Robert Barry has words with Rudolph Schindler

Artists collaborate all the time, getting together with other artists, poets or musicians to make works that combine the best features of each participant's solo efforts.

Something like that is on display at Bethlehem Baptist Church in South Los Angeles, where Robert Barry's first solo show in Los Angeles since 1989 has been installed in Rudolph Schindler's landmark building, which was completed in 1944.


Of course, Schindler (1887-1953) had no say in what Barry (1936- ) did with the interior of the only ecclesiastical building he designed. Visitors can only imagine what the modern architect might say about the conceptual artist's installation.

My bet is that he'd like it. A lot.

On the white walls of the intimately scaled church Barry has fastened sheets of shiny white vinyl lettering that spell out 51 words. Twelve inches tall, all caps, and printed in a slender font, the words are invisible when you look right at them.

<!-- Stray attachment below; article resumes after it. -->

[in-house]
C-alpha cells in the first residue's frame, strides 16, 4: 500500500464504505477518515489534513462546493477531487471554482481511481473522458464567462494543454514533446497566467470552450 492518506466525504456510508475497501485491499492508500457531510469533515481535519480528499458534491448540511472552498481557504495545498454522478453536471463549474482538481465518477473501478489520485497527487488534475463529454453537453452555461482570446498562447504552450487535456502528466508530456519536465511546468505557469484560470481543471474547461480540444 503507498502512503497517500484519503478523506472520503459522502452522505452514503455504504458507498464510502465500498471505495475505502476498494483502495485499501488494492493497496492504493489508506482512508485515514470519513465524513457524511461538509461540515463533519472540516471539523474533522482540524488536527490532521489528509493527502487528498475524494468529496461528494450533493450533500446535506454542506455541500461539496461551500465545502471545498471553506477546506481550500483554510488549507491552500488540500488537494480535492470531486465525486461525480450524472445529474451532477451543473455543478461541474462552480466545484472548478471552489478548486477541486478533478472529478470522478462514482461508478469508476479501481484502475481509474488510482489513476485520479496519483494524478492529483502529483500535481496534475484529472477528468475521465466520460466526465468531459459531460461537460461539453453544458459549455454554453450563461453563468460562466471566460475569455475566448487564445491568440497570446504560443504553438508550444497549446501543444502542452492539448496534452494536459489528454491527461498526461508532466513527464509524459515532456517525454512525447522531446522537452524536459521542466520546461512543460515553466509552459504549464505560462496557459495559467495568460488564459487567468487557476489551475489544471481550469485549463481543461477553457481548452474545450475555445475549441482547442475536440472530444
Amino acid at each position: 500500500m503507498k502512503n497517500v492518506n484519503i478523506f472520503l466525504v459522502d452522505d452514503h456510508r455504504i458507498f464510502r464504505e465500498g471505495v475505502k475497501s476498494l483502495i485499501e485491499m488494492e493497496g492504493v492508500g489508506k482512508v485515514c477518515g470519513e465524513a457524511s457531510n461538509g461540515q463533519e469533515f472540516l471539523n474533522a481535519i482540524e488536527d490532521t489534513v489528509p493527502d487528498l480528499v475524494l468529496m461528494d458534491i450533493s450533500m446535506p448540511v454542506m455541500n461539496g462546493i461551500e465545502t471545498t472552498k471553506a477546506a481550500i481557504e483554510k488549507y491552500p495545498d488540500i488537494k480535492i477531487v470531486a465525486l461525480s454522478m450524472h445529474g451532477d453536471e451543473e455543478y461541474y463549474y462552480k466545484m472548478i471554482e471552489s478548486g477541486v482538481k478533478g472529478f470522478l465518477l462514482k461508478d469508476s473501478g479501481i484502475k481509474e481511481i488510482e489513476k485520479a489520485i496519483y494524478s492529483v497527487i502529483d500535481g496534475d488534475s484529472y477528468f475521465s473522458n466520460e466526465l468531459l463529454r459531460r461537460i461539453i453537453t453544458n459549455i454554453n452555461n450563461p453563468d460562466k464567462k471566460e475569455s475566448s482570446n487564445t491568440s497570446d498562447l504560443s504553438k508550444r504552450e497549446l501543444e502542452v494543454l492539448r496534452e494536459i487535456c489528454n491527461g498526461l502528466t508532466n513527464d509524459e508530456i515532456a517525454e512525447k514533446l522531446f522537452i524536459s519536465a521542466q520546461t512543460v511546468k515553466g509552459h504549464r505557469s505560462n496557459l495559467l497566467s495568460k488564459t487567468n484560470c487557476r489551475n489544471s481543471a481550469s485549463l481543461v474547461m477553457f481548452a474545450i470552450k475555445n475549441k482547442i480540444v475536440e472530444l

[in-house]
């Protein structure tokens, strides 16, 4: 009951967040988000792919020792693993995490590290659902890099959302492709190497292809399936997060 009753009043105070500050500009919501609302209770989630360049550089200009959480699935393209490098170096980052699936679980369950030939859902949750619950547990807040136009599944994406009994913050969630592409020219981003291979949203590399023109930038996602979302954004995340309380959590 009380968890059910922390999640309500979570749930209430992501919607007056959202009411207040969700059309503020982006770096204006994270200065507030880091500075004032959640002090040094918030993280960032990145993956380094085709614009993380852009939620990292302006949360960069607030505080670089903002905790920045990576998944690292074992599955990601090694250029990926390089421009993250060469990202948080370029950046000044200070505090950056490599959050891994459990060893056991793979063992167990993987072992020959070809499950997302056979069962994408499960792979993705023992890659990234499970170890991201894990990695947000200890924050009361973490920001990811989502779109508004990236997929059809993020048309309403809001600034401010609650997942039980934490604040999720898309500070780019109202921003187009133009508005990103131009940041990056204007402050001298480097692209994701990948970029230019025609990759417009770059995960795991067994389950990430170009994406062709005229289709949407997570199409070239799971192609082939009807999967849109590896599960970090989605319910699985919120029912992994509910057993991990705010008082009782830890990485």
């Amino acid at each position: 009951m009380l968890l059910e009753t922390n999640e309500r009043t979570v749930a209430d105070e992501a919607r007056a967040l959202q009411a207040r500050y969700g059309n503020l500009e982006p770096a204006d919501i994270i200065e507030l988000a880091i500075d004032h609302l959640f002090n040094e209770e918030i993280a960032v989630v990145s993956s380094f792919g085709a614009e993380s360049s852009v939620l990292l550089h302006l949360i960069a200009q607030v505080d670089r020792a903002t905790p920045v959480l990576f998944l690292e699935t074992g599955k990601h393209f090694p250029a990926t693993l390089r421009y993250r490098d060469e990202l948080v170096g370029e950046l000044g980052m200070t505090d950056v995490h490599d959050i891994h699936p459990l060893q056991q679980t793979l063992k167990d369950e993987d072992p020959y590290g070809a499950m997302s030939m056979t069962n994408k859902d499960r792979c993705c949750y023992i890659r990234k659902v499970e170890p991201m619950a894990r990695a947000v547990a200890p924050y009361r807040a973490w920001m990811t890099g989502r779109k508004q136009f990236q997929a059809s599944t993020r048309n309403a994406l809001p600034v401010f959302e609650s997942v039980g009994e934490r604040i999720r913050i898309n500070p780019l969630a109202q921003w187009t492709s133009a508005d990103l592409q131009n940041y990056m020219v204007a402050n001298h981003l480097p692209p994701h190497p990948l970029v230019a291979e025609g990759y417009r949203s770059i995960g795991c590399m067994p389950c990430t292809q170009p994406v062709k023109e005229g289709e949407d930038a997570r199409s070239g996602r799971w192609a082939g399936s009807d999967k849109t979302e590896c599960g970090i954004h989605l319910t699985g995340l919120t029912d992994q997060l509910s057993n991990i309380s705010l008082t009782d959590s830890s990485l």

They can be seen only out of the corner of your eye, when you're looking at another feature of Schindler's masterpiece or staring off into space, daydreaming.

The words are common: "looking," "once," "mysterious," "personal" and "passion." Their context shades their meanings, which are open-ended: "search," "different," "becoming" and "purpose."

More than a few are printed upside down. "Difficult" is the only one printed in reverse, as if seen in a mirror. Almost all read at various angles. Some can be strung together, including "reveal elusive real" and "somehow inevitable wonder."

But most of Barry's words float free, drifting in a world not governed by the gravity of logic. That's where Schindler's building also takes you.

This collaboration works in mysterious ways.

Thomas Solomon Art Advisory, 4901 Compton Ave., Los Angeles 90011, through Dec. 13. Open Thursday-Sunday.